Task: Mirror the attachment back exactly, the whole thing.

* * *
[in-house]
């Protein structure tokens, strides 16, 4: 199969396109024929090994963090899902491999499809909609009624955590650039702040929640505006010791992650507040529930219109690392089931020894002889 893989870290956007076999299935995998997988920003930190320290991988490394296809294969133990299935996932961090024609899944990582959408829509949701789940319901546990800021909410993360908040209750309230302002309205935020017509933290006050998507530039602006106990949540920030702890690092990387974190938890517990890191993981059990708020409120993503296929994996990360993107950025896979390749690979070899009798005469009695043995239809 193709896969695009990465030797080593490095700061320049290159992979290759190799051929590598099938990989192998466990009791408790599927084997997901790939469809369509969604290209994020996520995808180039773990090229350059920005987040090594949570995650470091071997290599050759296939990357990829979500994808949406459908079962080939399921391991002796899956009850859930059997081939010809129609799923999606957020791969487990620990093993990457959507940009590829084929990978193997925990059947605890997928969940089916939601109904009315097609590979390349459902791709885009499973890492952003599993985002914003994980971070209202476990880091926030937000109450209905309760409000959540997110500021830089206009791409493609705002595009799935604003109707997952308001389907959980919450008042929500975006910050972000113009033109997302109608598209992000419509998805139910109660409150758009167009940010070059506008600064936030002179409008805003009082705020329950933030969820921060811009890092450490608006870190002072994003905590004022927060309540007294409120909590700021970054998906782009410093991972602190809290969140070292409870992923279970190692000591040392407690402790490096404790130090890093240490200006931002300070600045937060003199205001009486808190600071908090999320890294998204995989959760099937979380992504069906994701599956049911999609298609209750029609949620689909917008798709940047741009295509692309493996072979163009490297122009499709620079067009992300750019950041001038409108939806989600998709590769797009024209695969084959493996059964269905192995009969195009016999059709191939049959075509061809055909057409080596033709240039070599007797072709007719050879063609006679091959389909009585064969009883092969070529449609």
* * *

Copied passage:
[in-house]
């Protein structure tokens, strides 16, 4: 199969396109024929090994963090899902491999499809909609009624955590650039702040929640505006010791992650507040529930219109690392089931020894002889 893989870290956007076999299935995998997988920003930190320290991988490394296809294969133990299935996932961090024609899944990582959408829509949701789940319901546990800021909410993360908040209750309230302002309205935020017509933290006050998507530039602006106990949540920030702890690092990387974190938890517990890191993981059990708020409120993503296929994996990360993107950025896979390749690979070899009798005469009695043995239809 193709896969695009990465030797080593490095700061320049290159992979290759190799051929590598099938990989192998466990009791408790599927084997997901790939469809369509969604290209994020996520995808180039773990090229350059920005987040090594949570995650470091071997290599050759296939990357990829979500994808949406459908079962080939399921391991002796899956009850859930059997081939010809129609799923999606957020791969487990620990093993990457959507940009590829084929990978193997925990059947605890997928969940089916939601109904009315097609590979390349459902791709885009499973890492952003599993985002914003994980971070209202476990880091926030937000109450209905309760409000959540997110500021830089206009791409493609705002595009799935604003109707997952308001389907959980919450008042929500975006910050972000113009033109997302109608598209992000419509998805139910109660409150758009167009940010070059506008600064936030002179409008805003009082705020329950933030969820921060811009890092450490608006870190002072994003905590004022927060309540007294409120909590700021970054998906782009410093991972602190809290969140070292409870992923279970190692000591040392407690402790490096404790130090890093240490200006931002300070600045937060003199205001009486808190600071908090999320890294998204995989959760099937979380992504069906994701599956049911999609298609209750029609949620689909917008798709940047741009295509692309493996072979163009490297122009499709620079067009992300750019950041001038409108939806989600998709590769797009024209695969084959493996059964269905192995009969195009016999059709191939049959075509061809055909057409080596033709240039070599007797072709007719050879063609006679091959389909009585064969009883092969070529449609």